HGDP.bedassle.data: The Eurasian subset of the HGDP dataset used in example...

Description Usage Format Details Source References Examples

Description

The allelic counts, sample sizes, geographic distances, ecological distances, and population metadata from the 38 human populations used in example BEDASSLE analyses, subsetted from the Human Genome Diversity Panel (HGDP) dataset.

Usage

1

Format

The format is: List of 7

$ allele.counts :

int [1:38, 1:1000] 12 16 5 17 4 14 20 5 34 ...

$ sample.sizes :

int [1:38, 1:1000] 34 48 24 56 30 50 56 ...

$ GeoDistance :

num [1:38, 1:38] 0 1.187 0.867 1.101 1.247 ...

$ EcoDistance :

num [1:38, 1:38] 0 0 0 0 0 0 0 0 0 0 ...

$ number.of.populations:

int 38

$ number.of.loci :

int 1000

$ hgdp.metadata :

'data.frame': 38 obs. of 3 variables:

..$ Population:

chr [1:38] "Adygei" "Basque" "Italian" ...

..$ Latitude :

chr [1:38] "44" "43" "46" "46" ...

..$ Longitude :

chr [1:38] "39" "0" "10" "2" ...

Details

allele.counts

A matrix of allelic count data, for which nrow = the number of populations and ncol = the number of bi-allelic loci sampled. Each cell gives the number of times allele ‘1’ is observed in each population. The choice of which allele is allele ‘1’ is arbitrary, but must be consistent across all populations at a locus.

sample.sizes

A matrix of sample sizes, for which nrow = the number of populations and ncol = the number of bi-allelic loci sampled (i.e. - the dimensions of sample.sizes must match those of counts). Each cell gives the number of chromosomes successfully genotyped at each locus in each population.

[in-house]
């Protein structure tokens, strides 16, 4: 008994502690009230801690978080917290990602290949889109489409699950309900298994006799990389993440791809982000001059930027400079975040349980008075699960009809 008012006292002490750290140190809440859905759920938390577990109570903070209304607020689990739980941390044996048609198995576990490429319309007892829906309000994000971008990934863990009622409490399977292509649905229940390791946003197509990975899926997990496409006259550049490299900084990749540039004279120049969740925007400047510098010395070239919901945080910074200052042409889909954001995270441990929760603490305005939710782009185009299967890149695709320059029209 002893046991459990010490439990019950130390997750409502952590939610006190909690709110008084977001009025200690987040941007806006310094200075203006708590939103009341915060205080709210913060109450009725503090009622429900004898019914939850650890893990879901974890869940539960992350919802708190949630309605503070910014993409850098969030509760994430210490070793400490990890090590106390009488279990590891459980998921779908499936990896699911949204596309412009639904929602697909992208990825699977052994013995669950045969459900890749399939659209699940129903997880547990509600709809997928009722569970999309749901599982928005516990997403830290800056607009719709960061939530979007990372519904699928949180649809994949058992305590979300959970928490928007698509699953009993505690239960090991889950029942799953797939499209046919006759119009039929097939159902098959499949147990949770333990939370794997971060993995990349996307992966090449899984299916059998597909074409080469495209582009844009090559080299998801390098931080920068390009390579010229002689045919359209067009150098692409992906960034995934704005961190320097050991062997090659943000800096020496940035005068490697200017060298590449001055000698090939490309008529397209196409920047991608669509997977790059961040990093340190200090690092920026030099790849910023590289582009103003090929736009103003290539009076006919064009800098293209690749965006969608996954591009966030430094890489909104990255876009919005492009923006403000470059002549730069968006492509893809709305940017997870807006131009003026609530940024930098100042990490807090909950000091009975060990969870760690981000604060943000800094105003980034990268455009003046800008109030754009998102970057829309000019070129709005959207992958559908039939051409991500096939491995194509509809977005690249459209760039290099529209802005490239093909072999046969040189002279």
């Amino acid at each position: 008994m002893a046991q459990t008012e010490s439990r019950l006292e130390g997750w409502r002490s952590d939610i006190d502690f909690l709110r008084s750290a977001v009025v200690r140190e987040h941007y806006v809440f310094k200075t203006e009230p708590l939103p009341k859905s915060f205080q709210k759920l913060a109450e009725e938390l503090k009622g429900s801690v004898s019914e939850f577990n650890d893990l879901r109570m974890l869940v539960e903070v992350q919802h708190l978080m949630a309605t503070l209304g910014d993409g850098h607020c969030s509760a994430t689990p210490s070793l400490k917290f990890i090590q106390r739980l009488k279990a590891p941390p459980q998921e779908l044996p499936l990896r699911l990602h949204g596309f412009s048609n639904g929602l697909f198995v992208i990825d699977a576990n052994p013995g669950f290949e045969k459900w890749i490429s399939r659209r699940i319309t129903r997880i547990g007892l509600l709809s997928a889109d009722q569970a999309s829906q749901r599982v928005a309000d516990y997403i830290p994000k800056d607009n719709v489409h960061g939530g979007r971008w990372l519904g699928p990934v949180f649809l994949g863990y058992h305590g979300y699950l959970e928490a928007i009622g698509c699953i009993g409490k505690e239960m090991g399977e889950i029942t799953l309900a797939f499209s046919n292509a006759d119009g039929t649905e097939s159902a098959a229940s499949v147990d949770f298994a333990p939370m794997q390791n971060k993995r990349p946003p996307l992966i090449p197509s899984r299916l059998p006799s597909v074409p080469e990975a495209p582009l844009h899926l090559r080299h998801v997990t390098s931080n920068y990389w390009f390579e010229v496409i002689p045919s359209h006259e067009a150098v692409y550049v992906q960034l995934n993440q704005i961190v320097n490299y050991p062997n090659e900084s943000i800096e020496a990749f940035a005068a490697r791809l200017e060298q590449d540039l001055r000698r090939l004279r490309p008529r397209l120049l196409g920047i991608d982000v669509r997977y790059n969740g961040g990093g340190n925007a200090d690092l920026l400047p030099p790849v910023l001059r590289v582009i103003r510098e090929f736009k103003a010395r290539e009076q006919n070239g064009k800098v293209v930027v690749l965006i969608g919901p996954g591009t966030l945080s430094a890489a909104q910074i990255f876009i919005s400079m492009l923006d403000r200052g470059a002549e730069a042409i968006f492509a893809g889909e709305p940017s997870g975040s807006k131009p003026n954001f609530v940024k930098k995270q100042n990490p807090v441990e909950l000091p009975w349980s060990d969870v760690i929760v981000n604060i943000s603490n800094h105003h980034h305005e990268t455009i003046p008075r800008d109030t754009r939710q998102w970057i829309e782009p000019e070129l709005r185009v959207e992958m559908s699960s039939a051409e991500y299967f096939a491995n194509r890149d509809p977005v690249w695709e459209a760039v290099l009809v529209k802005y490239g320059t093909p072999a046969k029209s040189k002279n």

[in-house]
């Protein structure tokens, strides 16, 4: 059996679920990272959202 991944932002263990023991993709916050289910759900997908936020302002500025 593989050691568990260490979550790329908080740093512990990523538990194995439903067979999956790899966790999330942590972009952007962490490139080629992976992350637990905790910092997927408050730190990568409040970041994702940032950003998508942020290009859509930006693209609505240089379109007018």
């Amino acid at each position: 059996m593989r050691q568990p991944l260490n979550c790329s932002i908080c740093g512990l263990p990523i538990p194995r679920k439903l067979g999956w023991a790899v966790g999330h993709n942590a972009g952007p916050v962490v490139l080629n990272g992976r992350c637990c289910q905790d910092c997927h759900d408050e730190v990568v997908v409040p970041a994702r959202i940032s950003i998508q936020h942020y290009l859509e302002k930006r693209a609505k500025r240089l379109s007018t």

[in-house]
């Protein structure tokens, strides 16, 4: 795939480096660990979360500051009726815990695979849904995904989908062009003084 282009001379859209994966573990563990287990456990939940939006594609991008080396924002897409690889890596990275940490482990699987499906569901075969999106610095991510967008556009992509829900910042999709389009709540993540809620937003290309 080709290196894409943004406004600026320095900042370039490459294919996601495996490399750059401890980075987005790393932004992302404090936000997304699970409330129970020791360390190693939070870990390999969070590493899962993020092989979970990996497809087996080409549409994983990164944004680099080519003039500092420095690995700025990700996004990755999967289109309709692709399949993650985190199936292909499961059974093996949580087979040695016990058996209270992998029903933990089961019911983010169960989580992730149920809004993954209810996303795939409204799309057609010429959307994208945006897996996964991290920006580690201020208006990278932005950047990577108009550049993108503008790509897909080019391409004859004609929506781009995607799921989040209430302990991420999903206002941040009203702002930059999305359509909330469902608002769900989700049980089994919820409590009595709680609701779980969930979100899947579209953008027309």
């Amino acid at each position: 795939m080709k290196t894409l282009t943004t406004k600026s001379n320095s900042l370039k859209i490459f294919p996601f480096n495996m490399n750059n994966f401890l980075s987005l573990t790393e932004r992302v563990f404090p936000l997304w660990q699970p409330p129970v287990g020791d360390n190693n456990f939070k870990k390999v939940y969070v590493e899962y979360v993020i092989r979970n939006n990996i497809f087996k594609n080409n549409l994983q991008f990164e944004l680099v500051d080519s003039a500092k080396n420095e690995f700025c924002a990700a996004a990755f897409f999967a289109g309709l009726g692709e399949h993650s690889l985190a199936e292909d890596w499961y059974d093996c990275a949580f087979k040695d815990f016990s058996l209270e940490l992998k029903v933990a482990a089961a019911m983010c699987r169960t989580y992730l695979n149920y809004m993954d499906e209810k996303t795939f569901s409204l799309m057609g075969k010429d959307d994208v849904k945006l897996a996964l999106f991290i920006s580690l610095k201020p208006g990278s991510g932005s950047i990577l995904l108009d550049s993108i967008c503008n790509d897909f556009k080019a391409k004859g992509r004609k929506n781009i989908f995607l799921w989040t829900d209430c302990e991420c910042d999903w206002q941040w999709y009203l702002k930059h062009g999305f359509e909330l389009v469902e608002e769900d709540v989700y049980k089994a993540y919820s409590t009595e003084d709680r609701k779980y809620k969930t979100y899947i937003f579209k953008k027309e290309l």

Geo.Distance

Pairwise geographic distance (D_{i,j}). This may be Euclidean, or, if the geographic scale of sampling merits it, great-circle distance. In the case of this dataset, it is great-circle distance.

Eco.Distance

Pairwise ecological distance(s) (E_{i,j}), which may be continuous (e.g. - difference in elevation) or binary (same or opposite side of some hypothesized barrier to gene flow). In this case, the ecological distance is binary, representing whether a pair of populations occurs on the same side, or on opposite sides, of the Himalayas.

number.of.populations

The number of populations in the analysis. This should be equal to nrow(counts). In this dataset, there are 38 populations sampled.

number.of.loci

The number of loci in the analysis. This should be equal to ncol(counts). In this dataset, there are 1000 loci sampled.

hgdp.metadata

This data frame contains the metadata on the populations included in the analysis, including:

  • Population name

  • Latitude

  • Longitude

Source

References

Bradburd, G.S., Ralph, P.L., and Coop, G.M. Disentangling the effects of geographic and ecological isolation on genetic differentiation. Evolution 2013.

Examples

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2
## see \command{MCMC}, \command{MCMC_BB}, \command{calculate.pariwise.Fst}, 
## \command{calculate.all.pairwise.Fst}, and \command{Covariance} for usage.

Example output



BEDASSLE documentation built on May 2, 2019, 6:10 a.m.